Astronomers have come up with a novel way to look for circumstantial evidence of rocky planets around sun-like stars. The "stellar fingerprinting" technique points to the nearest star to our sun, Alpha Centauri A, and one of the top contenders for possessing an Earth clone.
What has become apparent over the past few years is that stars with planets can be very slightly anemic –containing less iron — compared to stars where planets are not detected.
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The conventional wisdom is that a small fraction of these elements are locked up in rocky planets and asteroids that condensed out of a disk of dust and ice that encircled the newborn star. The elements never manage to fall into their star to chemically enrich it. Even a planet as massive as just a few Earths will leave a telltale deficiency in the star's chemistry.
With extraordinary precision, Ivan Ramirez of the University of Texas at Austin studied the makeup of 11 target stars. The exact mix of elements the stars yield could betray the presence of terrestrial and gas giant planets, and tell of the episodes in the star's birth they formed.
Ramirez's spectroscopic survey found that 15 percent of solar type stars have circumstantial evidence for terrestrial planets according to his chemical recipe based on our sun's spectral fingerprint. This is a bit lower than estimates by detection from NASA's prolific Kepler space observatory.
He used the binary stars 16 Cygni as a good test case. The one companion star where a planet was found has a slight deficiency of heavier elements as compared to its apparently planet-less twin star.
By far the most exciting stellar candidate is merely 4.3 light-years away, Alpha Centauri A, the largest star in the triple star system. Compared to 85 percent of solar twins studied in Ramirez's survey, it has the closest temperature and iron abundance as our sun.
Ramirez says that this strongly argues for the presence of one or more terrestrial planets circling the star. Searches are underway, but no evidence for planets have been teased out of the data yet.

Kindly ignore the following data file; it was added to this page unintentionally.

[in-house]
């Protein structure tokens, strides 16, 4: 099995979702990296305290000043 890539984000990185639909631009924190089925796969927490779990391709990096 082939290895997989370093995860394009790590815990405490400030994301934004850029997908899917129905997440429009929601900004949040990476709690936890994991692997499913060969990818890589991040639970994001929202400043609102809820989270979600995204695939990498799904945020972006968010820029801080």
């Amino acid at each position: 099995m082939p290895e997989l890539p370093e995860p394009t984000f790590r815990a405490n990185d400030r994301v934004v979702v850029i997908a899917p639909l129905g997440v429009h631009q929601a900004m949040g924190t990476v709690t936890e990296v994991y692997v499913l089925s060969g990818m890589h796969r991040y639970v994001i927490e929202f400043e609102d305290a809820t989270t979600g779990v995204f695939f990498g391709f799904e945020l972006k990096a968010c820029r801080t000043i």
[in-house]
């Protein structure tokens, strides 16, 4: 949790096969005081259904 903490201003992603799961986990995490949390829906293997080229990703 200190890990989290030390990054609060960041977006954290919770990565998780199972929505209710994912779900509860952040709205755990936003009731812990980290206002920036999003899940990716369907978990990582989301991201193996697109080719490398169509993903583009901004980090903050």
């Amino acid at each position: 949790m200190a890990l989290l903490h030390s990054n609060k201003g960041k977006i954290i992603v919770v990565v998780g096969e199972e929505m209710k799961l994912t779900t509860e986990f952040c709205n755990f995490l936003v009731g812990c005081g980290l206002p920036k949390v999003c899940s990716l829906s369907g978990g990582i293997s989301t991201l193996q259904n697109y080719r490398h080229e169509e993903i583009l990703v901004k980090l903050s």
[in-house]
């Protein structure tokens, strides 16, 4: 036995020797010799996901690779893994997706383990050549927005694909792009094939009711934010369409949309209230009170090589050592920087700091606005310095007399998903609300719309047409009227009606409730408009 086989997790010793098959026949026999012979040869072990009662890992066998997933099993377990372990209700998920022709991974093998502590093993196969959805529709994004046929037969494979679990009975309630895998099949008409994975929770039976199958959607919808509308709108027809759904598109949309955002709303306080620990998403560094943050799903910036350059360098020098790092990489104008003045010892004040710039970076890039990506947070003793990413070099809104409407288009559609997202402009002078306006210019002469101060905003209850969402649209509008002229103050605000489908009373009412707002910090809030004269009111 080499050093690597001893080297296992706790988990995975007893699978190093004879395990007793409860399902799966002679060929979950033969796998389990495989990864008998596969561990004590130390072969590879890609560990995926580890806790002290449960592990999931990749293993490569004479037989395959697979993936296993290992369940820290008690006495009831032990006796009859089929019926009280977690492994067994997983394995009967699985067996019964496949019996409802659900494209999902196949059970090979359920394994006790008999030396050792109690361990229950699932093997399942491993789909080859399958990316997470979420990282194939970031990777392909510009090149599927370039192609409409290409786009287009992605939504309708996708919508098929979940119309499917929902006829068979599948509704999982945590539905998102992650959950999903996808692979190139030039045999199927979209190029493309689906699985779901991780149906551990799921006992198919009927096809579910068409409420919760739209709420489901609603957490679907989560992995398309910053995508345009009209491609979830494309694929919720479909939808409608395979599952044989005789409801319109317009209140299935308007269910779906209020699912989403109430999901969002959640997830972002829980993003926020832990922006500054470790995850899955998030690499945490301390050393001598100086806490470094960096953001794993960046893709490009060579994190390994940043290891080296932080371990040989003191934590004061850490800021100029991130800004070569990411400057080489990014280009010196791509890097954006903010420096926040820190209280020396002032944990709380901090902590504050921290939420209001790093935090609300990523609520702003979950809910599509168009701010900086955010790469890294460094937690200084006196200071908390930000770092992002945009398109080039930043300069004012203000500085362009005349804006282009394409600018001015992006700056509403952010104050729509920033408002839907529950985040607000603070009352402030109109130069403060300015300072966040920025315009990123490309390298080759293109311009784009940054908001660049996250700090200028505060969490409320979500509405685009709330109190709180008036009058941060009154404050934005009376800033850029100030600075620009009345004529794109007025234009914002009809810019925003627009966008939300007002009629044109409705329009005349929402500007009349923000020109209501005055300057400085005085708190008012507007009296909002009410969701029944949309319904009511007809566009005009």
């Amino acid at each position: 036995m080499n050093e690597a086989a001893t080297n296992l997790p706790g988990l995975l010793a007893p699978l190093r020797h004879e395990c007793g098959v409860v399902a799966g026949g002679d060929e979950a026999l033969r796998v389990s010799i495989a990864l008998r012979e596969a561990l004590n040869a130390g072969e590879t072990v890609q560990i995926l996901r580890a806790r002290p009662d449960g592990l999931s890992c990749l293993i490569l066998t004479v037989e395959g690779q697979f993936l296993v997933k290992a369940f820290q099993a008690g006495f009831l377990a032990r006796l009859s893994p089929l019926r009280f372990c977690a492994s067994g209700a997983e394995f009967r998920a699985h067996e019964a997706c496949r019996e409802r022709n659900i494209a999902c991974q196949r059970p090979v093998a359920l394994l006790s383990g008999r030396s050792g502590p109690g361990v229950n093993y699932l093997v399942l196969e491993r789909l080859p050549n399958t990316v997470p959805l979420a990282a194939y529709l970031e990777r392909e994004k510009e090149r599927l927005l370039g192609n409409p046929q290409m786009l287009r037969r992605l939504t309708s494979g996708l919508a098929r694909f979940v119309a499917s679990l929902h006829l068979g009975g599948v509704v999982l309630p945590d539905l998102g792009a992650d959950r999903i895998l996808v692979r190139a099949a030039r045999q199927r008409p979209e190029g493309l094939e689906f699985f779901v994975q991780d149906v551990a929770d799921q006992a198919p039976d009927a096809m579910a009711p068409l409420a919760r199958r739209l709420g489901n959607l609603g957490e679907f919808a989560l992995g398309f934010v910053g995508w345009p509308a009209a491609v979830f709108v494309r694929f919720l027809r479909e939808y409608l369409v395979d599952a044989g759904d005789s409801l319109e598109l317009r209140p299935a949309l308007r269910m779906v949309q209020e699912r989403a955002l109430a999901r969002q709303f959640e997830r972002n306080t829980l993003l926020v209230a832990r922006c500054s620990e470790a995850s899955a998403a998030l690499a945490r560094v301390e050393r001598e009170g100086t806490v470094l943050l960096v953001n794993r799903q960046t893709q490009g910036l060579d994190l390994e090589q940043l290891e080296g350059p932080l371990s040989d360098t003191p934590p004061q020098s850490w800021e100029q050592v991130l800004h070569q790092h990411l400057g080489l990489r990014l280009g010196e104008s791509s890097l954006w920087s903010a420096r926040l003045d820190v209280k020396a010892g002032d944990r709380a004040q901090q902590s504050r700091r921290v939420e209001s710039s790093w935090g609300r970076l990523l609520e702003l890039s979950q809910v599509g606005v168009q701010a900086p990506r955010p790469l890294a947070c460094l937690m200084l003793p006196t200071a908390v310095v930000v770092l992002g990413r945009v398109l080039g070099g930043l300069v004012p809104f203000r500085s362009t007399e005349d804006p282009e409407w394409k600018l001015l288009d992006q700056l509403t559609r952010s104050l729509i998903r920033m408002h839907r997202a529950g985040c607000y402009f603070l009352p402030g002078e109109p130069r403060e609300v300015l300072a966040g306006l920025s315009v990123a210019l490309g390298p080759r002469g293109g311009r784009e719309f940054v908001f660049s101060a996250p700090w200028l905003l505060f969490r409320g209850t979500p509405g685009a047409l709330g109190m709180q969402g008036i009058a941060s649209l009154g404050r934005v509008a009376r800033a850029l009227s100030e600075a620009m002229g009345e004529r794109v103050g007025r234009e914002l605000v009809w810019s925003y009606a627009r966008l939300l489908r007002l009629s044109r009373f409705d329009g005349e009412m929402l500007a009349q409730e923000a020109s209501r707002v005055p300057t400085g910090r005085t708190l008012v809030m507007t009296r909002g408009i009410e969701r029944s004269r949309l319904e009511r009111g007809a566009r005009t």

Regardless, given Kepler's trawl of rocky planets it would be much more surprising not to find any rocky worlds orbiting Alpha Centauri A. Its closest companion star, Alpha Centauri B is far enough away to allow for stable planet orbits around either star.
Finding such a planet would send a seismic wave through the astronomical community. There would be a strong incentive to build ever-larger space telescopes to sample the planet's atmosphere, and in the much farther future, look for oceans and continents.
Because Alpha Centauri is as old as the sun, it would be natural to assume that a planet with atmospheric biotracers such as ozone, oxygen, methane and carbon dioxide would have time enough to evolve multicelled forms of life. If we found out that didn't happen on an Earth clone, it would strongly suggest that complex life is much more rare in the universe than some astrobiologists imagine.
This couldn't be answered without visiting such a world. And that could be accomplished within a reasonable amount of time if a probe could be built that could be accelerated to 10 percent the speed of light. Alpha Centauri A could be reached in a little over 40 years.
There is little doubt that microbes exist on other planets in our solar system. But being able to peruse a world to see Darwinian evolution played out over billions of years would be a scientific watershed of immeasurable impact.
The tremendous curiosity about such a place would only be offset by the cost of getting there, which would easily run many trillions of dollars. It could be the equvalent of the Apollo moon project for the next century — for any nation and or group of nations ambtious and rich enough to undertake such deep space exploration.
Image credits: NASA, NOAA